But if we travel now back to Dunhuang, from our little excursion to Central Tibet, there is a piece of evidence that might hint at how the grand project of converting the Tibetans to Buddhism was put into practice. There’s a scroll with a short summary of Buddhism in Chinese, called A Summary of the Essential Points of the Mahāyāna Sūtras. Its colophon says (in Chinese):

At the sixth month of the water tiger year, send the letter with tsenpo’s seal of Great Tibet and the Sūtra of Ten Kinds of Virtuous Behaviour to every county, to be circulated and recited. On the 16th day of the latter eighth month this copy was made.

This scroll has been dated to 822, in the reign of the last great Buddhist Tibetan emperor, Ralpachen. I am tempted to join up the dots here from (1) the summary of the dharma made by Trisong Detsen’s council and agreed by all the local rulers of the Tibetan empire, (2) the aspiration firmly expressed by the edict of Senaleg that all Tibetans should have access to Buddhism, and (3) the order from Ralpachen’s court to send copies of a summary of the ten Buddhist virtues to every part of the realm.

Many questions remain (you might be asking yourself some already, if you made it this far). But I think we can glimpse a genuine aspiration expressed by the Tibetan emperors to bring Buddhism to all of the Tibetan people, high and low. And we can see one way this might have been carried out, by the copying of brief summaries of the dharma all over Tibet (which would then have been taught orally to the non-literate, presumably, though literacy seems to have been quite widespread by the end of the empire). This might have been enough to initiate at least the first stage in the conversion of the Tibetan people to Buddhism.

*  *  *


The pillar inscriptions quoted here are all to be found in the collections of Hugh Richardson (1985), Fang Kuei Li and W. South Coblin (1987) and now the volume edited by Kazushi Iwao and Nathan Hill and recently published by the Old Tibetan Documents Online Group (2009). The translations in this post are my own “provisional” ones.

The scroll mentioned here (Or.8210/S.3996) has been studied by Daishun Ueyama (1995: 314-323). The Chinese title is Da cheng jing zuan yao yi 大 乘 經 纂 要 義.

The issue of the conversion of the Tibetans has been treated from several different angles in Matthew Kapstein’s The Tibetan Assimilation of Buddhism (Oxford University Press, 2000).

I’m also looking forward to reading the just-published Buddhism and Empire: The Political and Religious Culture of Early Tibet by Michael Walter (Brill).


The first two images are by Hugh Richardson, showing his Tibetan assistant taking rubbings from the Karchung (skar cung) pillar. The photos are (c) The Pitt Rivers Museum, Oxford, and can be seen, along with many others, at the wonderful Tibet Album website.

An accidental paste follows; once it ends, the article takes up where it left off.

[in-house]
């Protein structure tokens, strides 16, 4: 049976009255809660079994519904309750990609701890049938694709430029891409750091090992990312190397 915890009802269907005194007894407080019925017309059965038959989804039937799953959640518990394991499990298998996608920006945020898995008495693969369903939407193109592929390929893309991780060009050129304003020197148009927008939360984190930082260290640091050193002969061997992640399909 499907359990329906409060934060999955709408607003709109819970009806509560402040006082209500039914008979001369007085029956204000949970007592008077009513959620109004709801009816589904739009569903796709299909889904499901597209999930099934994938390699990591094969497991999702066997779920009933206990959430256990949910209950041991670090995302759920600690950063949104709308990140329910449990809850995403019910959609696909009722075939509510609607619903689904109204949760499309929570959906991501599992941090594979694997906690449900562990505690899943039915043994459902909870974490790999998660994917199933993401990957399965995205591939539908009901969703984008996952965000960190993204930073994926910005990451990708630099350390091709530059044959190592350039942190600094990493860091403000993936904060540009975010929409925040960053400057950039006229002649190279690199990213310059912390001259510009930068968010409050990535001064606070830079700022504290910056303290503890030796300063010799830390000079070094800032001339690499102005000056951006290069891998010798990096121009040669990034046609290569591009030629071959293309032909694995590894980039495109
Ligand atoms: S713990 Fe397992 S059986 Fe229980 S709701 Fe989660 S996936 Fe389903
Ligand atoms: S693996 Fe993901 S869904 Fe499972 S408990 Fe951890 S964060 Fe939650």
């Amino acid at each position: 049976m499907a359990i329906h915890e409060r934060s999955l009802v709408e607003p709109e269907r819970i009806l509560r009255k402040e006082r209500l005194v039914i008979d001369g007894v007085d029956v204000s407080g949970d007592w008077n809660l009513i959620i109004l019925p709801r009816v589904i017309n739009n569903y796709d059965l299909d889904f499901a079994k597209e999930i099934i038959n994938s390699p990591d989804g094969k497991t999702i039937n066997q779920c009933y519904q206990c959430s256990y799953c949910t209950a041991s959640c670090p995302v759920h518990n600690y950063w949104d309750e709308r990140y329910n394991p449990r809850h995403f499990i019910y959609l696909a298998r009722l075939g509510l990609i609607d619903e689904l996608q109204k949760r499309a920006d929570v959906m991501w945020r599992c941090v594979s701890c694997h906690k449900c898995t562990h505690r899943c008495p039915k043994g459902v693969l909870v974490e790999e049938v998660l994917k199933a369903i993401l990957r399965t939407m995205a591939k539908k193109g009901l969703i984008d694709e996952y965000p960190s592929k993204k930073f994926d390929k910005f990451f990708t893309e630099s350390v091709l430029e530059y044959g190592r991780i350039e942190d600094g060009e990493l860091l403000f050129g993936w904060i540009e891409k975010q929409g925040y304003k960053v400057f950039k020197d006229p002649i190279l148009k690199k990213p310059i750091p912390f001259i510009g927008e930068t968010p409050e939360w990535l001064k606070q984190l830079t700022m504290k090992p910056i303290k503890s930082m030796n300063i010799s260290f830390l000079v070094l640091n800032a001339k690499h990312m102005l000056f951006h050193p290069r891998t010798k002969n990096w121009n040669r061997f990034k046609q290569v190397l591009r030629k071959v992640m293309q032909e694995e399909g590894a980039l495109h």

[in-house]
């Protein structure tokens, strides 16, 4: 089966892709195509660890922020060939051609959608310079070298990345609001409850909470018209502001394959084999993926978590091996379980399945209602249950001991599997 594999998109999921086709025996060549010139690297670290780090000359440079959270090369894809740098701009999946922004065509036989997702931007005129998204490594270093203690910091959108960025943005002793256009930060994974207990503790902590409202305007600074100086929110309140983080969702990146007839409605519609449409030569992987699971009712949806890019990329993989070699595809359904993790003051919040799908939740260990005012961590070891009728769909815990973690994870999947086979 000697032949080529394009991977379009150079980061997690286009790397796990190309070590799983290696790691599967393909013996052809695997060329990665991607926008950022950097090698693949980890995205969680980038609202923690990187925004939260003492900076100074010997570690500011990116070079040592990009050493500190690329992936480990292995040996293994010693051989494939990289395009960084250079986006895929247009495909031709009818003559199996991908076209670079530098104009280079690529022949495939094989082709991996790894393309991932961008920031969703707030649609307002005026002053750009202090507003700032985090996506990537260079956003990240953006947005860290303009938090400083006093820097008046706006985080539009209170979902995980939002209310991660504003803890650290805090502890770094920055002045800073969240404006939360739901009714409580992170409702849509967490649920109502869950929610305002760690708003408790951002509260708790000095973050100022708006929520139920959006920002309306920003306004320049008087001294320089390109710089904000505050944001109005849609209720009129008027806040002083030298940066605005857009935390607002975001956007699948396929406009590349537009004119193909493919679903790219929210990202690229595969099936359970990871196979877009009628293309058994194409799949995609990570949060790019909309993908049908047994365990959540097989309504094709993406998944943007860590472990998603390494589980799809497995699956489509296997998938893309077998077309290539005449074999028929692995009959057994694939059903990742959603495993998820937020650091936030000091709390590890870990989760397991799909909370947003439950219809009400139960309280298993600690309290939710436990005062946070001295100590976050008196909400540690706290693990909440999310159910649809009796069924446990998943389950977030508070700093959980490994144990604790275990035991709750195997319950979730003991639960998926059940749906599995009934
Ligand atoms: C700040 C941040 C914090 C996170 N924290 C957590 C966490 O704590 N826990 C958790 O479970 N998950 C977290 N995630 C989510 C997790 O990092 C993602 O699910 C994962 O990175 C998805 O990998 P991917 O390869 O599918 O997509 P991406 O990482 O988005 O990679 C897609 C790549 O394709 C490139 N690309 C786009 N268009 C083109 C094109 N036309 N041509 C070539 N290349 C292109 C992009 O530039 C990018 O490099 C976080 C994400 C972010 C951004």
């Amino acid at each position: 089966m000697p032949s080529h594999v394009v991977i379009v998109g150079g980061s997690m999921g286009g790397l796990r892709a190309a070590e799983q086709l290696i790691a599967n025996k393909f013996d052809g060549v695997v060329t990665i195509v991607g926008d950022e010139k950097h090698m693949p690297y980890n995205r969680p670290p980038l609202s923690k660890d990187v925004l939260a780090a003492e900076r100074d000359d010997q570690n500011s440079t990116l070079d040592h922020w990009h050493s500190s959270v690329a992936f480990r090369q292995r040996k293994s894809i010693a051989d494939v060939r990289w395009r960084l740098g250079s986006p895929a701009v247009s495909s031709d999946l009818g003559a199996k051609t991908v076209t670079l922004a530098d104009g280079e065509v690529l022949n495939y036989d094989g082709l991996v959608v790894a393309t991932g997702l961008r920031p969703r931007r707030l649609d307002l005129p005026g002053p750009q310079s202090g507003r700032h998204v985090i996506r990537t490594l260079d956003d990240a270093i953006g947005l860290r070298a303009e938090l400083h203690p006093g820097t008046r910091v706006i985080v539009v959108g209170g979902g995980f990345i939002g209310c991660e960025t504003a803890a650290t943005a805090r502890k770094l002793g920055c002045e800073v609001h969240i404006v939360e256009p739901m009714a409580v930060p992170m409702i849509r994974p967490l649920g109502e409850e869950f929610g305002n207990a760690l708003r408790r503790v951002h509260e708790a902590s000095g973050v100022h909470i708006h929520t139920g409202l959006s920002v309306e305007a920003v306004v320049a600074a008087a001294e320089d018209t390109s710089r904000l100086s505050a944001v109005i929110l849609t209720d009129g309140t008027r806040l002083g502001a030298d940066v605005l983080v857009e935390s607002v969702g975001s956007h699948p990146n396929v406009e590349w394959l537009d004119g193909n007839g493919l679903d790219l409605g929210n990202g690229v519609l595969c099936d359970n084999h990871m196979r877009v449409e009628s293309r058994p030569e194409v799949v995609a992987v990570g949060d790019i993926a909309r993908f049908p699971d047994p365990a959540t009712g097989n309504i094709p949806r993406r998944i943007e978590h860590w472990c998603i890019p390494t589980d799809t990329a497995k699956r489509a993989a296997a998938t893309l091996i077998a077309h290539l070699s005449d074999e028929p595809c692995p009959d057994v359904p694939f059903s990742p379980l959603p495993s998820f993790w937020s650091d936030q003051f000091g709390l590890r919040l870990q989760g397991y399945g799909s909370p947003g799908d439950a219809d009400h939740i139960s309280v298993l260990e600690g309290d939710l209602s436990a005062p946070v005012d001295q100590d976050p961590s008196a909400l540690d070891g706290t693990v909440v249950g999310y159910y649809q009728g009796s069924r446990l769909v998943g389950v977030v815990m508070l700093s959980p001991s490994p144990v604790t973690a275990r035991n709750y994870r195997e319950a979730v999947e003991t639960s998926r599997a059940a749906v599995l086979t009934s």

The scroll is Or.8210/S.553, another copy of the Summary of the Essential Points of the Mahāyāna Sūtras.

*  *  *


The second edict of Khri srong lde btsan (from Hugh Richardson, “The First Tibetan Chos ‘byung” in High Peaks, Pure Earth):

(p.97; 110b) de nas dge ba’i bshes gnyen gyis bstangs te chos kyang gsan / yi ge yang spyan sngar brims nas / sangs rgyas kyi chos spel zhing mdzad par bsgroms so / / de na bod kyi chos rnying pa ma lags la / sku lha gsol ba dang cho ga myi mthun pas / kun kyang ma legs su dogs te /

(p.98; 110b) ‘bangs su mnga’ ba rgyal ba rgyal phran ‘a zha rje la bstsogs pa dang phyi nang gi blon po rnams la bka’s rmas / bka’ gros su mdzad nas / gcig tu na sangs rgyas bcom ldan ‘das kyi bka’ lung la bsten / gnyis su na yab mes kyi dpe lugs la ‘tshal / gsum du na dge ba’i shes gnyen gyi mthus bstangs pa dang yang sbyar nas mdor brtags na / … de lam legs par ni ji ltar myi ‘gyur ched ni ji ltar che zhe na / chos kyi mdo ni legs su bgyi bas /

The Skar cung pillar inscription:

(ll.33–42): / / btsan  po dbon sras / / sku chu ngur bzhugs pa yan cad / / chab srId kyi mnga’ bdag mdzad pa man chad kyang / / dge slong las / dge ba’I bshes nyen bskos ste / chos thugs su cI chud chud du bslab cing / / bod yongs kyIs kyang chos slob cing spyad pa’I sgo myi gcad / nam du yang bod ya rabs man cad/ bod ‘bangs las thar par gzud pa’I sgo myi bgag par / dad pa’I rnams las thar par btsud de / / de’i nang nas nus pa las / / bcom ldan ‘das kyI ring lugs rtag du bsko zhIng / / bcom ldan ‘das kyI ring lugs byed pa’I rnams chos ‘khor nas bya’o cog gI bka’ la yang btags ste / /

Tibetan Buddhism, the international religion


These days it’s easy to think of Tibetan Buddhism as an international religion. We usually see this as something that came about in the second half of the twentieth century, when so many Tibetan lamas fled the country. Before that time, Tibetan culture is often presented as if it was enclosed within the mountain fastness of Tibet, taking its own path in splendid isolation.

But if you know a bit of history, this picture doesn’t look quite right. Tibetan Buddhism was very popular at the courts of the Mongols and the Manchus, becoming for centuries the religion of choice for the ruling classes in China. And the religion of the Mongolian people is also essentially Tibetan, as a result of great missionary efforts on the part of Tibetan lamas.